So says the Cowardly Lion in Oz when he sings about all the things he'd do if only he had courage. Courage is essential to success. I don't mean the kind of courage that helps you walk down a dark street at midnight or climb a ladder to clean gutters; I'm referring to a subtler kind of courage. It's the courage to try new things and be persistent when the going gets tough. It's the kind of courage that we have as children that often gets lost as we age: the courage to metaphorically stumble, fall, then get up and try again.
By the time we reach our middle years, we're supposed to know what we're doing, be accomplished in our various endeavors, be teachers rather than risk-taking learners. For anyone in the arts, however, there is no such luxury. (Except, of course, for the uber commercially successful who can get away with cranking out formulaic garbage.) Being creative means always striving to do something new, taking the risk that someone's reaction to your work might be, "That sucks."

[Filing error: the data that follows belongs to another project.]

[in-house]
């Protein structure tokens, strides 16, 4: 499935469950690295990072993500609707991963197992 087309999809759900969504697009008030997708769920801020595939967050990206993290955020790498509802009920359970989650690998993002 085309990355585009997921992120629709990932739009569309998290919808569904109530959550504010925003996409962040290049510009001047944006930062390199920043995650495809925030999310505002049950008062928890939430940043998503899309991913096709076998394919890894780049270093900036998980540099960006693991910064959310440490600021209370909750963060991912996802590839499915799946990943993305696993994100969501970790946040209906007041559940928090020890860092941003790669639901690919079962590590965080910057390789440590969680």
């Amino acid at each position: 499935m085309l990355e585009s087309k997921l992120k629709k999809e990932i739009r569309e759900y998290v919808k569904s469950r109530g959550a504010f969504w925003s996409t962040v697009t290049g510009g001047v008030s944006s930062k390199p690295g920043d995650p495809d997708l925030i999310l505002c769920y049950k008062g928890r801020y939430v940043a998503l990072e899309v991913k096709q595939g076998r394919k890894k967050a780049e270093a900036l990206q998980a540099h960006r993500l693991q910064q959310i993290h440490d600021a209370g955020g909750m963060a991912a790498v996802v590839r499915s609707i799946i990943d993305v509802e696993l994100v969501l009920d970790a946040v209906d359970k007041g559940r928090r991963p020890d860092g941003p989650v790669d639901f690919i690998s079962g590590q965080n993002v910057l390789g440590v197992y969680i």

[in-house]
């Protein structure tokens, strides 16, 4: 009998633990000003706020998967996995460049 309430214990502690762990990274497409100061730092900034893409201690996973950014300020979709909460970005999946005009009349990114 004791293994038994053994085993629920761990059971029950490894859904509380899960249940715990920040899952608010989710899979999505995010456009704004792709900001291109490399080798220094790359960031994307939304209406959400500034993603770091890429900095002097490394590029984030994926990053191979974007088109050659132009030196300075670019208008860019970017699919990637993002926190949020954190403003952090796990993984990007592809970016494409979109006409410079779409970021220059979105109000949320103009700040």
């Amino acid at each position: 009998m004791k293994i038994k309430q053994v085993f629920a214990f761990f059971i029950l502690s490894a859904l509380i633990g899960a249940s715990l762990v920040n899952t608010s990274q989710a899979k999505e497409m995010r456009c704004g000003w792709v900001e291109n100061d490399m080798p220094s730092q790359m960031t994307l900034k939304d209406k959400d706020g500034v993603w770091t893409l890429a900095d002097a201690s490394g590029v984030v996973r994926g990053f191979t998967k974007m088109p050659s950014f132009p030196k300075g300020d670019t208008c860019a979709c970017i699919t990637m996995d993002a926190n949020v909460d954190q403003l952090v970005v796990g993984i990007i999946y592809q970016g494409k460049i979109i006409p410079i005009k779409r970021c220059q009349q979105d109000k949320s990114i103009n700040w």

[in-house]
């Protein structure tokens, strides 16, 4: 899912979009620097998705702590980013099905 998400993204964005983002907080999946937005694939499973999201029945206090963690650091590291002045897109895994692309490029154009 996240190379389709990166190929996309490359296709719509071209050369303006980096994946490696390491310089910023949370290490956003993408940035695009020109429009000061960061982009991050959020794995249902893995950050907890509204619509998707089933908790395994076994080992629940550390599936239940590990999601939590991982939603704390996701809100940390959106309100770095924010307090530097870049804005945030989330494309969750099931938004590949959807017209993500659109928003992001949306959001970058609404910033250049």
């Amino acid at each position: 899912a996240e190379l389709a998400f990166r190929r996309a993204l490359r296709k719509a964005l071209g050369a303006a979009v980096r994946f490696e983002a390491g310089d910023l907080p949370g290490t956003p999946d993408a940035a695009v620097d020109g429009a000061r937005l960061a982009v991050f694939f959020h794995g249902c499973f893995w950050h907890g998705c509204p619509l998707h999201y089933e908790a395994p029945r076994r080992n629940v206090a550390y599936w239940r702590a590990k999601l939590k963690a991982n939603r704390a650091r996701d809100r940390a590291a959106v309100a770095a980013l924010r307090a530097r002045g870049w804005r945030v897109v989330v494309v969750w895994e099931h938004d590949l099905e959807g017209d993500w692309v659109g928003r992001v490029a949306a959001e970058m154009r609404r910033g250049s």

That kind of criticism isn't constructive, and it's hard to hear. Sometimes, too, a particular criticism isn't even accurate. But more often than not, feedback from a respected source is true and valuable, and if you listen, you learn. When I offer a piece of writing, either a story or just a blog post, for critique, I really do want to know what people think. Being able to take criticism well has taken me a long time, but I've realized it is an essential part of maturing as a writer. I want to know what doesn't work because that is how I'll learn. I may not always agree, but I'll always listen. And if I ever become so commercially successful that I can crank out garbage, I'll still listen--all the way to the bank.
So until I'm made King (or Queen) of the Forest, may the great and wonderful Wizard grant me the courage to write, rewrite and rewrite again, and to be persistent as I follow my own yellow brick road.
Do I really need to say comments are welcome?